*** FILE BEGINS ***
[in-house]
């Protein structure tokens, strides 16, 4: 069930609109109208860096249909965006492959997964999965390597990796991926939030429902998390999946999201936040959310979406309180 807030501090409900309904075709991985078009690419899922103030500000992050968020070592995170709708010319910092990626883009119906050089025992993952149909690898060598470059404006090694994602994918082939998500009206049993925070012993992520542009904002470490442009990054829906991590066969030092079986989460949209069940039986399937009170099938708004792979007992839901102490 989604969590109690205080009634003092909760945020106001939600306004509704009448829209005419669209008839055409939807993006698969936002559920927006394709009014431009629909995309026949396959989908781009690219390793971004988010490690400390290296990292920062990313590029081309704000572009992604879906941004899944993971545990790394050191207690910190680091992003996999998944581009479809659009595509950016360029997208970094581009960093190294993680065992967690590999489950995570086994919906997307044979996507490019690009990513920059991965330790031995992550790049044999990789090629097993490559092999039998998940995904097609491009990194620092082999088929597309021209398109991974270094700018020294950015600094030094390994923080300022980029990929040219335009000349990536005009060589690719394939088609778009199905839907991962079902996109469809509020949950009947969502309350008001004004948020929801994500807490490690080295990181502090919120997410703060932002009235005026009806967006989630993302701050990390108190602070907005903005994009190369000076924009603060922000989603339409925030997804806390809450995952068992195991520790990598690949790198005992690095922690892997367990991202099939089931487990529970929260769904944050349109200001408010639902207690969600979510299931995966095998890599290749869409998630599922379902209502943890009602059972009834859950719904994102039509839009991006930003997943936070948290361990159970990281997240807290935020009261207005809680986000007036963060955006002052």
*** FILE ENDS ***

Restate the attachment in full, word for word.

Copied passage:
[in-house]
């Protein structure tokens, strides 16, 4: 069930609109109208860096249909965006492959997964999965390597990796991926939030429902998390999946999201936040959310979406309180 807030501090409900309904075709991985078009690419899922103030500000992050968020070592995170709708010319910092990626883009119906050089025992993952149909690898060598470059404006090694994602994918082939998500009206049993925070012993992520542009904002470490442009990054829906991590066969030092079986989460949209069940039986399937009170099938708004792979007992839901102490 989604969590109690205080009634003092909760945020106001939600306004509704009448829209005419669209008839055409939807993006698969936002559920927006394709009014431009629909995309026949396959989908781009690219390793971004988010490690400390290296990292920062990313590029081309704000572009992604879906941004899944993971545990790394050191207690910190680091992003996999998944581009479809659009595509950016360029997208970094581009960093190294993680065992967690590999489950995570086994919906997307044979996507490019690009990513920059991965330790031995992550790049044999990789090629097993490559092999039998998940995904097609491009990194620092082999088929597309021209398109991974270094700018020294950015600094030094390994923080300022980029990929040219335009000349990536005009060589690719394939088609778009199905839907991962079902996109469809509020949950009947969502309350008001004004948020929801994500807490490690080295990181502090919120997410703060932002009235005026009806967006989630993302701050990390108190602070907005903005994009190369000076924009603060922000989603339409925030997804806390809450995952068992195991520790990598690949790198005992690095922690892997367990991202099939089931487990529970929260769904944050349109200001408010639902207690969600979510299931995966095998890599290749869409998630599922379902209502943890009602059972009834859950719904994102039509839009991006930003997943936070948290361990159970990281997240807290935020009261207005809680986000007036963060955006002052």